Anyone who has been an adult for more than one year knows just how stressful this time of year can be. For those of you who are facing your first Christmas as an adult, I’m sorry for what you’re going through for the first time.
Wellbeing during the festive period
There are so many ways in which our mental health can be affected at this time of year. There are financial pressures and worries that we may not have at other times of the year. There is the pressure and expectation of attending multiple social events that can trigger anxiety issues, punish depressive episodes, and worsen body image issues.
There is a tonne of extra responsibilities and tasks for us to do, and no extra time in the week! On top of all of that, the weather is colder, the days are darker, and we may feel like we are starting off on the back foot with our mental health regardless of the holiday season.
These times of high pressure, high stress, and little to no time to rest and recuperate wreak havoc with our mental health and when we already struggle it can feel as though we are drowning. The problems that we have become accustomed to dealing with on a daily basis suddenly become amplified by the extra pressure to be having a good time with our family and friends.
A cycle can often form of trying to live up to the expectations that we have for ourselves or feel that others are imposing upon us and feeling like a failure for not meeting the standards we think we should be able to, trying harder and crashing harder, and so on.
Not all hope is lost however and if you do feel like you are beginning to struggle it doesn’t have to mean that you are doomed to a miserable holiday season. There are things that we can do to help minimise the negative effects this time of year has on us, and bonus, they’re small and easy!
1. Write a gratitude list
It can be very easy to become so overwhelmed and stressed by this time of year that we begin to forget that the main aim is to enjoy ourselves. Acknowledging that can just add to our stress, so I recommend a gratitude list. On those days where you find yourself wishing Christmas was over already and deep down you don’t want to feel that way, try and write things that you are grateful for in a list.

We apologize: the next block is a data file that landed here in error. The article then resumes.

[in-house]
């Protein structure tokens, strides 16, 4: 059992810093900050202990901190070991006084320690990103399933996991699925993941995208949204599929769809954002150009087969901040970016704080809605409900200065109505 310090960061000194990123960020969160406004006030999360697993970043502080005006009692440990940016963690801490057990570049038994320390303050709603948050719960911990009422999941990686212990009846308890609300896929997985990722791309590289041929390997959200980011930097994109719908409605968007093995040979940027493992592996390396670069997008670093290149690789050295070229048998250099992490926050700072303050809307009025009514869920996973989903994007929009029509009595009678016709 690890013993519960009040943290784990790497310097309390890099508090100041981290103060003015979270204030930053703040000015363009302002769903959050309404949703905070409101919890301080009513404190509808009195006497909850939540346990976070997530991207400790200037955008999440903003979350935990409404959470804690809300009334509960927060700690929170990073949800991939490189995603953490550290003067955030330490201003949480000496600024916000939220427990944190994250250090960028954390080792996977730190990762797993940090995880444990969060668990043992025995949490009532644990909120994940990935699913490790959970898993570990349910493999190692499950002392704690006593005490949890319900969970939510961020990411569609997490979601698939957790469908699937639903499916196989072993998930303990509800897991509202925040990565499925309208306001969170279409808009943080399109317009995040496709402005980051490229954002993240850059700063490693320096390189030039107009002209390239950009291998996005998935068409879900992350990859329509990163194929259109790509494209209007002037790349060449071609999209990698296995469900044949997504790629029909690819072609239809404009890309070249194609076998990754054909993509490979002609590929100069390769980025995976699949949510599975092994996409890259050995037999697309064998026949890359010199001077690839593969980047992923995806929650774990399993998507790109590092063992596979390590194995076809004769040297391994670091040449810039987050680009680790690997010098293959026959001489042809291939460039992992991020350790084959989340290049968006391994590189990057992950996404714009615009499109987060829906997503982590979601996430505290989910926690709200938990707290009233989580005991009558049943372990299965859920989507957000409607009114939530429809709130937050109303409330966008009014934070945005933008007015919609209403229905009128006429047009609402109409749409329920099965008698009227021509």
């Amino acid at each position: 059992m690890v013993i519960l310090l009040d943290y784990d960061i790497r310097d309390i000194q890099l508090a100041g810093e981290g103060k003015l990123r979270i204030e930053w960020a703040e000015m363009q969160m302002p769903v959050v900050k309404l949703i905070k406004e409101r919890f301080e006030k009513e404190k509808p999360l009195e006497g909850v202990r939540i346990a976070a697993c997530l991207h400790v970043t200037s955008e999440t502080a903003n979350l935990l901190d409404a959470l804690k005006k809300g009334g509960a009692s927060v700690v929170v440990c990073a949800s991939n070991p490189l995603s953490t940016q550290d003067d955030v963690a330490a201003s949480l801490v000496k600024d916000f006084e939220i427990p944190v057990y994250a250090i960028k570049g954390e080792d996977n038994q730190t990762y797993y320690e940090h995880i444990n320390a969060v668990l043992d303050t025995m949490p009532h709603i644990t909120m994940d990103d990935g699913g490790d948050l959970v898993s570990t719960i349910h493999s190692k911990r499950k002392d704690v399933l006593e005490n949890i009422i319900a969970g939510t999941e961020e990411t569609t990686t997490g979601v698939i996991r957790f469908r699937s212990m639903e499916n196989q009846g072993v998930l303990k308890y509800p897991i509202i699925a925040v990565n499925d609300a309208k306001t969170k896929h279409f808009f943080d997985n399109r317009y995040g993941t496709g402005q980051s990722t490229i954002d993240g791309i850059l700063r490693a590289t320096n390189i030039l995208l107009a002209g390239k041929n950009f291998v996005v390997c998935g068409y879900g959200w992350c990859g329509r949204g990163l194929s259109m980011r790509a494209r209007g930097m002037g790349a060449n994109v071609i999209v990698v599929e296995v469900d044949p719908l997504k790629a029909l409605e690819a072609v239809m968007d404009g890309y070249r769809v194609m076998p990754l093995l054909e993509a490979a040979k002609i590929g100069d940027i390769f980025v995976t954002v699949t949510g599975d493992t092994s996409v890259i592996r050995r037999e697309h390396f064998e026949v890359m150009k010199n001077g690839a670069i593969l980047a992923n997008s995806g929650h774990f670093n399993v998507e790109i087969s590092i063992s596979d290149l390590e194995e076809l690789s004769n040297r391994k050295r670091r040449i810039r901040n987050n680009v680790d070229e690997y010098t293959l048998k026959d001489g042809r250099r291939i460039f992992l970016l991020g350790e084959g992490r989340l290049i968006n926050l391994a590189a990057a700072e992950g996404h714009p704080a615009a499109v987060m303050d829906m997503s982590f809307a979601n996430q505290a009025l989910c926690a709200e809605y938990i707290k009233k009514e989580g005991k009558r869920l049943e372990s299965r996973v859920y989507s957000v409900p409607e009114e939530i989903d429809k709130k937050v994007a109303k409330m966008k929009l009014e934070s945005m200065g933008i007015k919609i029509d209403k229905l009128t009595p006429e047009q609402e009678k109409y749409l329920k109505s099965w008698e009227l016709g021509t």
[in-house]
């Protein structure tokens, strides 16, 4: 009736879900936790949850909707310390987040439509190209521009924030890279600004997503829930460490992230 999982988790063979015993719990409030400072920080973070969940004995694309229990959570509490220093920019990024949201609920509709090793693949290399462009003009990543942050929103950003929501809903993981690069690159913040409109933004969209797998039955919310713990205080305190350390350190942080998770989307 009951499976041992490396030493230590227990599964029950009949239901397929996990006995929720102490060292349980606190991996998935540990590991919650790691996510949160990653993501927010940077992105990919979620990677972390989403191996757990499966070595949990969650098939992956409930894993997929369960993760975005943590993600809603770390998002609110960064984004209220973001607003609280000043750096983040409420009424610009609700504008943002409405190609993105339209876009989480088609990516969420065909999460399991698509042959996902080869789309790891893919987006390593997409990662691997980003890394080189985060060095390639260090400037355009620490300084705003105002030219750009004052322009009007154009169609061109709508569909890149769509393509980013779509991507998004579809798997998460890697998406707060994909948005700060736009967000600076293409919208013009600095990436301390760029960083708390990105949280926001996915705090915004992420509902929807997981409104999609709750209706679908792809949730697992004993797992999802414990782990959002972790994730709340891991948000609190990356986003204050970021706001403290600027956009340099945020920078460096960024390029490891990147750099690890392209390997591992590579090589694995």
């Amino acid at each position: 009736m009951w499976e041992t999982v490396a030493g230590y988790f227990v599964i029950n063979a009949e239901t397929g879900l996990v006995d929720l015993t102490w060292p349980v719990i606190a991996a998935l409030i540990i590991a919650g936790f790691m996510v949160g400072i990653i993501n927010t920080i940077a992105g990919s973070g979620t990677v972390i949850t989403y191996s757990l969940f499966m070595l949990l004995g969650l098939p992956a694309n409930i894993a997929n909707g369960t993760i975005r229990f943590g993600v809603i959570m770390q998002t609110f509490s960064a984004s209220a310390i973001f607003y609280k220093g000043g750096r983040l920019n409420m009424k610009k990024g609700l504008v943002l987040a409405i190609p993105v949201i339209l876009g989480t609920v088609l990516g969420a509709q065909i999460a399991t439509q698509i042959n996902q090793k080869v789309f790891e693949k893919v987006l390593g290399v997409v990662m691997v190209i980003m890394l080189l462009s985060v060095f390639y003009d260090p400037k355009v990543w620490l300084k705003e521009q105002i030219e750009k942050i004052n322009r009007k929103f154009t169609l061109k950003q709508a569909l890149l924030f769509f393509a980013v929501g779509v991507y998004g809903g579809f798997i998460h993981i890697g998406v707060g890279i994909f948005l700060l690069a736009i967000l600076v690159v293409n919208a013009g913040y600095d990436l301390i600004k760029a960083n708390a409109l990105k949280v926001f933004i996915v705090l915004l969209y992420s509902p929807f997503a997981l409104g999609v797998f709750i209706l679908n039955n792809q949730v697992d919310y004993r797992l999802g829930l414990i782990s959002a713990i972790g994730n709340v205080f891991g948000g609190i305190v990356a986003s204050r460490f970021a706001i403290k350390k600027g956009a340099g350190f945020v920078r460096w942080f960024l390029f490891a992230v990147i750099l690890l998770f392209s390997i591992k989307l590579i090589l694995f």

The smells of Christmas candles, the sight of Christmas lights, the funny Christmas jumpers, prioritising spending time with family and friends. Try to find the little things that you like about the season to reignite the joy you might be missing.
2. Take things off your to-do list
Let’s be honest, at this time of year, we end up trying to take on more than we can physically cope with at the best of times! There is no shame in removing a few of those things from our lists. If you have to skip a couple of get-togethers or zoom quizzes, that is okay. If you need to scrap some gift hunting and give just cards or gift cards instead, that is okay.
Your Christmas doesn’t have to be picture-perfect, the gifts you give do not have to be Instagram worthy. The most important thing is that you look after your mental health.
3. Remember that it is just a holiday
At the end of the day, if you are finding the holiday season more stressful than joyful, it is okay to sit it out. You are allowed to do the bare minimum or even nothing at all! In the grand scheme of things, Christmas is irrelevant. Your overall mental health is much more important than some presents and parties.
You have to survive every day, Christmas comes once a year, but it comes every year, you can take a Christmas gap year if you need to. There is no shame in it.
Ultimately, I guess what my point is, is that your Christmas is exactly that: yours. Yes, there may be outside pressures from friends, family, co-workers and a whole host of other things, but at the end of the day, you get to decide how much you participate. That decision, whatever it may be, should be the one that prioritises your long-term mental health. It may not be easy to turn people down or do less than other years, but it will be worth it in the long run.